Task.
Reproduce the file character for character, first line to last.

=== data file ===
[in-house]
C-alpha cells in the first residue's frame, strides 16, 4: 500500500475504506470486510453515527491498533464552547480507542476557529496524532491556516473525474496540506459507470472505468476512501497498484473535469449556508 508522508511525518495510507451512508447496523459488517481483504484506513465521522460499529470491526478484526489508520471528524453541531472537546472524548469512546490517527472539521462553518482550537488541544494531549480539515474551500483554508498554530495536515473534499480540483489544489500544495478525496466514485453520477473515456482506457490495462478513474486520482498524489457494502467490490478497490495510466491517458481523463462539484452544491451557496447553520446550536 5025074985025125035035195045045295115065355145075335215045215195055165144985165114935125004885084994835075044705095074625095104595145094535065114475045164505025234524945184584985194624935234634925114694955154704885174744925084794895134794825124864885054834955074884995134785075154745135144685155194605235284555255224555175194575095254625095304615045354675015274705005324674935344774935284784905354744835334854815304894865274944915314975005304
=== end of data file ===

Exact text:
[in-house]
C-alpha cells in the first residue's frame, strides 16, 4: 500500500475504506470486510453515527491498533464552547480507542476557529496524532491556516473525474496540506459507470472505468476512501497498484473535469449556508 508522508511525518495510507451512508447496523459488517481483504484506513465521522460499529470491526478484526489508520471528524453541531472537546472524548469512546490517527472539521462553518482550537488541544494531549480539515474551500483554508498554530495536515473534499480540483489544489500544495478525496466514485453520477473515456482506457490495462478513474486520482498524489457494502467490490478497490495510466491517458481523463462539484452544491451557496447553520446550536 5025074985025125035035195045045295115065355145075335215045215195055165144985165114935125004885084994835075044705095074625095104595145094535065114475045164505025234524945184584985194624935234634925114694955154704885174744925084794895134794825124864885054834955074884995134785075154745135144685155194605235284555255224555175194575095254625095304615045354675015274705005324674935344774935284784905354744835334854815304894865274944915314975005304